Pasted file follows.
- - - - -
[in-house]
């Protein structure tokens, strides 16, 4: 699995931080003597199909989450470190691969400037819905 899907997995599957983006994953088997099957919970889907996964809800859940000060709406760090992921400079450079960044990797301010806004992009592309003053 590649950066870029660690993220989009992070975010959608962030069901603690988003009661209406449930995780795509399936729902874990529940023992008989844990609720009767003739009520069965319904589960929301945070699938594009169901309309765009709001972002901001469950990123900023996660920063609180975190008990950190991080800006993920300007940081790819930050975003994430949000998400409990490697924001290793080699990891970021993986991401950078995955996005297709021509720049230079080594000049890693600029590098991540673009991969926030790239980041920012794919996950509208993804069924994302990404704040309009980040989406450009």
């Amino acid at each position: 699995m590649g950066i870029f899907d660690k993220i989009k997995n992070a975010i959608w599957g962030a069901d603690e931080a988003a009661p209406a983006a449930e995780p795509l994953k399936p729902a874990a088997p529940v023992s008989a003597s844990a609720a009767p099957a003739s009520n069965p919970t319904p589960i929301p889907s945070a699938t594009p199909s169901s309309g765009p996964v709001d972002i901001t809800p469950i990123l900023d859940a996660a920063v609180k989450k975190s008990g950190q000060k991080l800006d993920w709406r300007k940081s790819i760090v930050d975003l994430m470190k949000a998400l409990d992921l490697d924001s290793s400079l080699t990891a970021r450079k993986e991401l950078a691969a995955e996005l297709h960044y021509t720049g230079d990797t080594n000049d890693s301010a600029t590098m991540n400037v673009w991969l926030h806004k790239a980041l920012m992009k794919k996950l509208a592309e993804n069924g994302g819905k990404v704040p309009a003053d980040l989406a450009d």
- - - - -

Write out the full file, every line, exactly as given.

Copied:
[in-house]
């Protein structure tokens, strides 16, 4: 699995931080003597199909989450470190691969400037819905 899907997995599957983006994953088997099957919970889907996964809800859940000060709406760090992921400079450079960044990797301010806004992009592309003053 590649950066870029660690993220989009992070975010959608962030069901603690988003009661209406449930995780795509399936729902874990529940023992008989844990609720009767003739009520069965319904589960929301945070699938594009169901309309765009709001972002901001469950990123900023996660920063609180975190008990950190991080800006993920300007940081790819930050975003994430949000998400409990490697924001290793080699990891970021993986991401950078995955996005297709021509720049230079080594000049890693600029590098991540673009991969926030790239980041920012794919996950509208993804069924994302990404704040309009980040989406450009």
């Amino acid at each position: 699995m590649g950066i870029f899907d660690k993220i989009k997995n992070a975010i959608w599957g962030a069901d603690e931080a988003a009661p209406a983006a449930e995780p795509l994953k399936p729902a874990a088997p529940v023992s008989a003597s844990a609720a009767p099957a003739s009520n069965p919970t319904p589960i929301p889907s945070a699938t594009p199909s169901s309309g765009p996964v709001d972002i901001t809800p469950i990123l900023d859940a996660a920063v609180k989450k975190s008990g950190q000060k991080l800006d993920w709406r300007k940081s790819i760090v930050d975003l994430m470190k949000a998400l409990d992921l490697d924001s290793s400079l080699t990891a970021r450079k993986e991401l950078a691969a995955e996005l297709h960044y021509t720049g230079d990797t080594n000049d890693s301010a600029t590098m991540n400037v673009w991969l926030h806004k790239a980041l920012m992009k794919k996950l509208a592309e993804n069924g994302g819905k990404v704040p309009a003053d980040l989406a450009d």